Red Sea Mall wins 2 CMO Asia awards for marketing excellence

Updated 17 October 2015
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Red Sea Mall wins 2 CMO Asia awards for marketing excellence

Jeddah’s Red Sea Mall continued its international winning streak with two CMO Asia awards for marketing excellence.
At the annual ceremony held in Dubai, Red Sea Mall was named winner of the most popular shopping center award for 2015, as well as the CSR best practices award.
Mohammed Alawi, CEO of Red Sea Markets Co., owner of RSM, expressed his pride of the new achievements, saying that these two latest awards highlight the mall’s achievements.
“These awards solidify the leading status the mall has achieved in the Kingdom’s and the region’s entertainment and marketing industries,” he said.
“They prove that the sincere hard work that the mall’s team continues to put in to offer the best possible shopping experience, and to provide the widest possible array of nationally and internationally renowned brands, and as much entertainment and fun each and every member of the family needs, has finally come to fruition,” he added.
“The mall’s vast space allows us to provide the largest number of fashion, beauty, furniture, electronics, and other shops, which meet the different tastes of our visitors. Add to that a world-class entertainment area, a dining area with a varied selection of gourmet food, a branch for the Passport Department, and machines to issue boarding passes for Saudi Arabian Airlines passengers and “you have a shopping center that is far ahead of any other mall throughout the Gulf region.”
CMO Asia’s committee uses an evaluation process with strict standards.
In addition to its leadership in marketing and entertainment, the mall always offers various activities. Its management is committed to contributing to sustained development in the Kingdom and instilling the spirit of national pride among young Saudis. The mall offers a huge number of various global brands and nonstop activities all year round.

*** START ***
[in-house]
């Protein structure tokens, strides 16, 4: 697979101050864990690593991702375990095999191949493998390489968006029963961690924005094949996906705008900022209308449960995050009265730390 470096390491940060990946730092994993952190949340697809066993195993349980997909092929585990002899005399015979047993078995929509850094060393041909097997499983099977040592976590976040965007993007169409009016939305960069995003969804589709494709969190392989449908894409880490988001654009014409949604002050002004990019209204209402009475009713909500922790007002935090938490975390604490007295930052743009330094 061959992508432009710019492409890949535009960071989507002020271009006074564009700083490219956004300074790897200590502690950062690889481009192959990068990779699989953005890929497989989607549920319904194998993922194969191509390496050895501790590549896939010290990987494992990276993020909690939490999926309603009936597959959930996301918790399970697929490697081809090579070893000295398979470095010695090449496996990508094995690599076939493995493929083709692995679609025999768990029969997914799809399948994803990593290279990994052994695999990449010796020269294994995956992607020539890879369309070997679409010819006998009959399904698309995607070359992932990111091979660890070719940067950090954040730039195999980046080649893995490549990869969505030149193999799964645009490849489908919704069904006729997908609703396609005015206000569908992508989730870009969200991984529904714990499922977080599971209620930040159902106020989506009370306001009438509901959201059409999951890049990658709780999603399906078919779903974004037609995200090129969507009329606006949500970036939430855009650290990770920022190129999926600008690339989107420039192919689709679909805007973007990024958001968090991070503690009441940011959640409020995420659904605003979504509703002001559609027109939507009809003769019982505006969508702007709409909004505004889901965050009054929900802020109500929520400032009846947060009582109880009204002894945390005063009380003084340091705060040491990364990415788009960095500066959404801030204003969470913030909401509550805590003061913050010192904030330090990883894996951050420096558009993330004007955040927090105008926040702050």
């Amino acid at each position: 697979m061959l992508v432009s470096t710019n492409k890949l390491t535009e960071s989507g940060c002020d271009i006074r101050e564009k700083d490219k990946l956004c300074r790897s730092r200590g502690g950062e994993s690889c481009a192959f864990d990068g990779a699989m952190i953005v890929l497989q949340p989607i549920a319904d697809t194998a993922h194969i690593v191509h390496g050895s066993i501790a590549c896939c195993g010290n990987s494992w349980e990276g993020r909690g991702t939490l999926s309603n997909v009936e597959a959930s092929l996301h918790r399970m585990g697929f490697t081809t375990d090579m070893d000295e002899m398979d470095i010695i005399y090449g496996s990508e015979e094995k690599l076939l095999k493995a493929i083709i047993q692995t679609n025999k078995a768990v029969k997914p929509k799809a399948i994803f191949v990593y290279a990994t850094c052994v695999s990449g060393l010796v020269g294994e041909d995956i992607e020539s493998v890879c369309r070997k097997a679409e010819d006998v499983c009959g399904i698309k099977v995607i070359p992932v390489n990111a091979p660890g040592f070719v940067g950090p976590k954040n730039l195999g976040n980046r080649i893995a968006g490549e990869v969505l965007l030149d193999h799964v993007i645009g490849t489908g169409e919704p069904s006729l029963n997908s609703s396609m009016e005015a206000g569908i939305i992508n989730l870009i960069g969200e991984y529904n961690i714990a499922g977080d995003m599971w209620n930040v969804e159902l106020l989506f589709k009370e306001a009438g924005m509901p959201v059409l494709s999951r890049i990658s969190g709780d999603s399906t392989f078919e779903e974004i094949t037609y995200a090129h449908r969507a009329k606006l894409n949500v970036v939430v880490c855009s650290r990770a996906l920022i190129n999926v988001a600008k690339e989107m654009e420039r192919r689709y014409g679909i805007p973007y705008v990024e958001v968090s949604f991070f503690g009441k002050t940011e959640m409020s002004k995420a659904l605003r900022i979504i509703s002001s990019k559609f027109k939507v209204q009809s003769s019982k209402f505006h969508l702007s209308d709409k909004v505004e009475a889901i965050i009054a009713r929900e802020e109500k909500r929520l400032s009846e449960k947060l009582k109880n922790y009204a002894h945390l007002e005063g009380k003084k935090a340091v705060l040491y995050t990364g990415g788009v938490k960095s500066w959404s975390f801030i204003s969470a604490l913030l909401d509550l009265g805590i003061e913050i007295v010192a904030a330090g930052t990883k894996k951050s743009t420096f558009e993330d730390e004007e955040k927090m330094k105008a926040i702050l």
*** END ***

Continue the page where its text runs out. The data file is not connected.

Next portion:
UAE indicates full compliance with US sanctions on Iran

Updated 19 November 2018
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UAE indicates full compliance with US sanctions on Iran

  • The US announced on Nov. 5 a series of sanctions targeting Iran’s banks, shipping sector, national airline and 200 individuals
  • UAE’s trade with Iran, which is expected to decline further, fell to $17 billion in 2017 from a peak of $20 billion in 2013

DUBAI: The United Arab Emirates is fully complying with sanctions imposed this month by the United States on Iran even though it will mean a further drop in trade with Tehran, said a UAE economy ministry official.

Abu Dhabi, the political capital of the UAE federation, has taken a tough stand on Tehran, although Dubai, the country’s business hub, has traditionally been a major trading partner with Iran.

Washington announced on Nov. 5 a series of sanctions targeting Iran’s banks, shipping sector, national airline and 200 individuals after President Donald Trump pulled the United States out of an international nuclear deal with Tehran.

“We are implementing the sanctions,” Abdullah Al-Saleh, undersecretary for foreign trade and industry, said in an interview in Dubai.

 

The UAE is enforcing the US sanction regime “as it is published by the United States,” Al-Saleh said, adding that the relevant authorities would ensure compliance.

Al-Saleh said the UAE’s trade with Iran is expected to decline this year and next year due to the sanctions, after falling to $17 billion in 2017 from a peak of $20 billion in 2013.

Most trade consists of re-exports via Dubai to Iran, which lies across the Gulf.

The sanctions are part of a wider effort by the Trump administration to diminish Iranian influence in the Middle East.

The UAE is among US allies in the Gulf region that staunchly oppose Iranian foreign policy and swiftly backed Washington’s decision. It is also a member of a coalition that is opposing the Iran-aligned Houthi group in Yemen’s civil war.

Compliance will mean UAE companies do not face difficulties in the United States, and the UAE government will look to boost trade with other markets such as Africa and Asia to offset the impact of the sanctions on its own economy, Al-Saleh said, repeating an existing government policy to diversify trade.

Trump’s administration has threatened those who continue to do business with Iran with the prospect of losing access to the US market, although it has given temporary exemptions to eight importing countries to keep buying Iranian oil.

The European Union, France, Germany and Britain, which are trying to save the nuclear deal, have said they regret the US decision and will seek to protect European companies doing legitimate business with Tehran.

FACTOID

The US has given temporary exemptions to eight importing countries to keep buying Iranian oil.